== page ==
Finally, we got away, covering 180 miles from Cowes to Woolverstone on the Orwell in Suffolk in one go. Conditions were perfect for a fast passage, with Beachy Head crystal clear in the afternoon sun and the white cliffs of Dover actually shining as we passed in the brilliant light of a full moon.
We abandoned plans to stop in Ramsgate when we arrived off the town at dawn with the tide still under us. We kept going, motor sailing with genoa only because there was hardly any wind.
The lovely thing about the eastward passage up Channel is that you can keep the tide with you for 11 hours or so past Beachy Head, as the surge of water moves up towards the Dover Straits and the turn of the tidal current gets later. With 2 knots of tide a lot of the way and 3 knots as we approached Dover (it was a day before springs) we coasted along at an easy 7 or 8 knots over the ground from Beachy Head. We weren’t pushing it, because this was our first sail outside the Solent since before the pandemic, and we needed time to get used to everything again.
We had started in light westerly winds with the tide behind us out of the Solent, then the wind got up to a Force 6 right behind us, and we creamed along at 7 knots through the water under genoa only, held back by the tide because it had turned against us.
The wind died to a light westerly as we neared Beachy Head, where the tide turned again in our favour and stayed with us into the Thames Estuary. That removed most of the remaining speed from the apparent wind, and we motored past Dungeness, then Dover in the darkness and on to North Foreland.
The light wind had already turned into the North as we passed Ramsgate, and was dead ahead nearly all the rest of the time, mainly because of our own speed under power, so we ended up motoring across the estuary as well. We went through Foulger’s Gat, the shallow small craft route across Long Sand which takes you through a channel in the enormous Thames Array windfarm (clearance 25 metres if you wander too close, 10 metres higher than our mast) and into Black Deep, the main ship channel to London.
We nipped across before anything large appeared, and crossed the Sunk Sand out of Black Deep into the East Swin on a rising tide. There is a flat stretch over the sandbank with 3 metres at low tide, which is easy with satellite navigation but tricky without, because the remains of the old Sunk beacon that used to mark the crossing point are still there under water. There is no marker buoy to show the exact spot, which would make for a nervous crossing without a chart plotter because there are no easy marks for transits. The passage is called the Little Sunk.
From there we cut off as much of the north end of the Gunfleet sand as the tide allowed and headed for the Medusa Buoy, named after Nelson’s ship that daringly used this extremely shallow way out of Harwich Harbour when the wind was preventing departure by the deep water route.
Even in a yacht with 1.9 metre draft the Medusa Channel can take some getting used to. The bottom is so flat that you can safely use it with only a metre or two under the keel in calm weather. Crews who aren’t used to the East Coast get pretty alarmed at that point.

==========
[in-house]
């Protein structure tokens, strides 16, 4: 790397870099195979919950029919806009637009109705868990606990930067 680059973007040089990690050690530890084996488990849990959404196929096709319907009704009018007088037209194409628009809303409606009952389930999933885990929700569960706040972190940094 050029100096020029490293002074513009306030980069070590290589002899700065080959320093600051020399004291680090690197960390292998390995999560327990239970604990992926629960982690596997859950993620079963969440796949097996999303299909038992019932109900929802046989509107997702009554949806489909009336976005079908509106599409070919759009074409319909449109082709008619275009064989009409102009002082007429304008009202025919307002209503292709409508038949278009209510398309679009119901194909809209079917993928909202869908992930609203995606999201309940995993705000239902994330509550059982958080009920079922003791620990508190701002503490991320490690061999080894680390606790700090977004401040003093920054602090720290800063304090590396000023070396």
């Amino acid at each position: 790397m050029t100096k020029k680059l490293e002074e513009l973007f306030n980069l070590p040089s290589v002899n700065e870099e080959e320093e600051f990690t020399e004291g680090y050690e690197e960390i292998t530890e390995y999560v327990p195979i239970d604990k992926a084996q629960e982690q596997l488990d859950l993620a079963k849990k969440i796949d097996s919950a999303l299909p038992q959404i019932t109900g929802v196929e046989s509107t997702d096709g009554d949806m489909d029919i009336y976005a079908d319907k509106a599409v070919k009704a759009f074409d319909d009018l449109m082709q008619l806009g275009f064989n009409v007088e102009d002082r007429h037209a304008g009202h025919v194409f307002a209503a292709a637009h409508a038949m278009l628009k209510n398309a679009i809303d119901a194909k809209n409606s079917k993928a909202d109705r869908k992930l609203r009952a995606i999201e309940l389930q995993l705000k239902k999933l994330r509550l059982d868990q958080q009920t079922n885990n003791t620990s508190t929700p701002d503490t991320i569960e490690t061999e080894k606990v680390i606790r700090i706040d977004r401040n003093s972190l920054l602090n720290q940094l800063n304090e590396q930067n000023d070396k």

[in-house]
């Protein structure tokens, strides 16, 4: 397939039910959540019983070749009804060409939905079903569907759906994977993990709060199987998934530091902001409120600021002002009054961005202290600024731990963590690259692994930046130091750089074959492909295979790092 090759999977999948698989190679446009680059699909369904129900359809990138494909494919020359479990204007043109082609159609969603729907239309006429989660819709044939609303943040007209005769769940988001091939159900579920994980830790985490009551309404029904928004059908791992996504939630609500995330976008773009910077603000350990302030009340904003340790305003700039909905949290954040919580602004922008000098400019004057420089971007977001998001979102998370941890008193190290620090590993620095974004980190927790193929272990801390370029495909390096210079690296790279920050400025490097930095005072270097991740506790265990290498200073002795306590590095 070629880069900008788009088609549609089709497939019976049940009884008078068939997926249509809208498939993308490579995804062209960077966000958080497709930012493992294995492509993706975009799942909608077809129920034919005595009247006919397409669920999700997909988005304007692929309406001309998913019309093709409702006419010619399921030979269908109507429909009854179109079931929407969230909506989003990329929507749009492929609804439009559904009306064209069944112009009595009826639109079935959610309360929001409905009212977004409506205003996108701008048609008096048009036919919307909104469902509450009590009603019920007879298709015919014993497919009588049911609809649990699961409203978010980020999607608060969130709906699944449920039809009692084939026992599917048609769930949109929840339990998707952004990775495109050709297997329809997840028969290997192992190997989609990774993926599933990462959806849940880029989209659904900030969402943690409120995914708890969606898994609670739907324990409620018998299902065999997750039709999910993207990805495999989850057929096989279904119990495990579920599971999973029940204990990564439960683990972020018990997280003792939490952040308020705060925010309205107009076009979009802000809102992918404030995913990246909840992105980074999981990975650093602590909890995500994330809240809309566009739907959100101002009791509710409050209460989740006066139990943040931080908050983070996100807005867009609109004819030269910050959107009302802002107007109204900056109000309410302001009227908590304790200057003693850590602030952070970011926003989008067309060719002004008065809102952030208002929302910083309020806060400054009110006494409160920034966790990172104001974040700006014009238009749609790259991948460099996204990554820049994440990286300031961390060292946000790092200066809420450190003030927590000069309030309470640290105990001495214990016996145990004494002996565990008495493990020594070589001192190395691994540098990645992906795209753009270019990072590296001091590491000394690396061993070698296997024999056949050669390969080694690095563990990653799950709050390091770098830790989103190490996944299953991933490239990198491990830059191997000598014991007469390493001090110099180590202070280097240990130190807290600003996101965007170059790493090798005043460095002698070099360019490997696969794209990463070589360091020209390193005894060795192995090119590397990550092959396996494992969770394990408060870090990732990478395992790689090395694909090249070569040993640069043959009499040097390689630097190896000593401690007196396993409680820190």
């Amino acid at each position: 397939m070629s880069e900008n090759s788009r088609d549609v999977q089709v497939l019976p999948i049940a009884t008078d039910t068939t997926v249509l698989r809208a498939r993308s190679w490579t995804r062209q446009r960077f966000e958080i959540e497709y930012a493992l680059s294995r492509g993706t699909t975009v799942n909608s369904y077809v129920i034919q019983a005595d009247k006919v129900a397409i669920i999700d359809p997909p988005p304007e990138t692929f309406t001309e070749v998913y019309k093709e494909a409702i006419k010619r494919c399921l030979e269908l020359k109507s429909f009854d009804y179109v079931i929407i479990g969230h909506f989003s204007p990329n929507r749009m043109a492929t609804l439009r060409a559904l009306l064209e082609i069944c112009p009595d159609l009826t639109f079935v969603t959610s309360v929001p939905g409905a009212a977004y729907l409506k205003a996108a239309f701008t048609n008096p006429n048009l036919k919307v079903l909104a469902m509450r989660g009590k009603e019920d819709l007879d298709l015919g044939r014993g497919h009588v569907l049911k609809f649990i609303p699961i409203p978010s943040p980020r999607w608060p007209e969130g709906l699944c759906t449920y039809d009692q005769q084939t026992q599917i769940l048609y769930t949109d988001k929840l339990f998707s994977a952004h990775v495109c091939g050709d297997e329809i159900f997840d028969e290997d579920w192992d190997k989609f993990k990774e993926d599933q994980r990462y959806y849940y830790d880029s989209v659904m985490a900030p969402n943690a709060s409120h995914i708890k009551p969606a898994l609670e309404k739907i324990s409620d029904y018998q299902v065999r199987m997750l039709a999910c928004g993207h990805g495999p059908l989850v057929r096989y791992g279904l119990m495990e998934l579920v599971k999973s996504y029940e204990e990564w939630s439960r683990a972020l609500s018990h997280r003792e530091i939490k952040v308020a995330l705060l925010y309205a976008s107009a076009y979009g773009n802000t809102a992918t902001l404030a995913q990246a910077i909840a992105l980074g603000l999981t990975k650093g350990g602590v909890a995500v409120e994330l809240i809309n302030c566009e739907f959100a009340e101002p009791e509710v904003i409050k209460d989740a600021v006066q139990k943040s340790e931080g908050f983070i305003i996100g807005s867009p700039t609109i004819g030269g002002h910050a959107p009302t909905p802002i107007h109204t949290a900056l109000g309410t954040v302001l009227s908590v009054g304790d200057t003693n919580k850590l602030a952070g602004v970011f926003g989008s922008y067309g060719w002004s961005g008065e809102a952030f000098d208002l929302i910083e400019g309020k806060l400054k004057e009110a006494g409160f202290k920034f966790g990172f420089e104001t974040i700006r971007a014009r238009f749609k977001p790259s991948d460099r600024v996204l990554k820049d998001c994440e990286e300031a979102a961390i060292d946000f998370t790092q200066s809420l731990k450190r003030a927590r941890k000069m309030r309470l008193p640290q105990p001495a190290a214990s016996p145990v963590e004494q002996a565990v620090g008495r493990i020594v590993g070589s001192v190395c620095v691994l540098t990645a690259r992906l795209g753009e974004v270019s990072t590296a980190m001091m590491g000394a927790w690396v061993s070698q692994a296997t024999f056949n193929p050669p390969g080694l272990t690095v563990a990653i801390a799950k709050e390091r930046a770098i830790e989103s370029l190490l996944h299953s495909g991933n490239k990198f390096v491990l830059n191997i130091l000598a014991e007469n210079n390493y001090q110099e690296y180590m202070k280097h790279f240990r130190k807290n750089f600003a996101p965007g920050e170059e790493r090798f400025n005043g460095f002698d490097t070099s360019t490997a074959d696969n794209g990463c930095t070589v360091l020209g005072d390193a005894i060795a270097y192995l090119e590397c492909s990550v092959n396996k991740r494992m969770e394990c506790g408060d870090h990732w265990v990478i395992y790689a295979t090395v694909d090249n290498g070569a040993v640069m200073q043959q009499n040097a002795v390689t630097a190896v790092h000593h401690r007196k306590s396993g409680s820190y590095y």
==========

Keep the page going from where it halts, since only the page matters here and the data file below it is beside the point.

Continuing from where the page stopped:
Once in the harbour we stuck close to the main ship channel because dredging has silted up much of the wide expanse between Felixstowe and Harwich. We then crossed into the Orwell at Shotley Spit and went up past Pin Mill to the buoy we have rented for a month from the MDL marina at Woolverstone.
The Thames Estuary is bleak, with the new giant wind farms and the remains of wartime defences interspersed with sandbanks and busy shipping lanes, and it is mostly featureless on the horizon.
But piloting a boat across it and especially though the swatchways across the sands is always a fascinating exercise. A friend from Leigh on Sea said fishermen he knew did not use charts because they could tell where they were from the signs in the water – the depth contours, the colours, the floating weeds, the current, maybe even the smell. There’s a lot that could still be learnt.
There was nothing exceptional about our passage, which I’ve done often before – just that it was the first time since lockdown that we have properly been go sea, and that made it a memorable event worth recording.
Nowadays there is much useful online information for amateurs about the estuary, including free chartlets showing depths at the various crossing points and also the trickier entrances such as the Ore, the Deben and the Walton Backwaters.
East Coast Pilot, published by Imray, is useful reading, with an excellent accompanying website that is kept up to date. Crossing the Thames Estuary by Roger Gaspar is also recommended, though I don’t have it. The book’s website has useful chartlets including the key crossings, with some of them produced in surveys by the author. They are free to download even if you don’t have the book (maybe I should buy it.)
Admiralty Easy Tide publishes online predictions and tidal curves for four key points out in the estuary, calculated for every day, which can be saved on a phone or downloaded and printed in advance.
We had Imray’s paper chart of the estuary on board but relied mainly on our recently updated C-Map plotter and the full set of 2021 UKHO charts for the UK on a tablet, supplied by VisitMyHarbour in Cowes. Further backup is from Navionics on a phone and from Imray’s 2021 electronic charts of the North Sea, which came as a free download with East Coast Pilot. They are on another tablet. With that number of backups, you can tell what cautious people we are…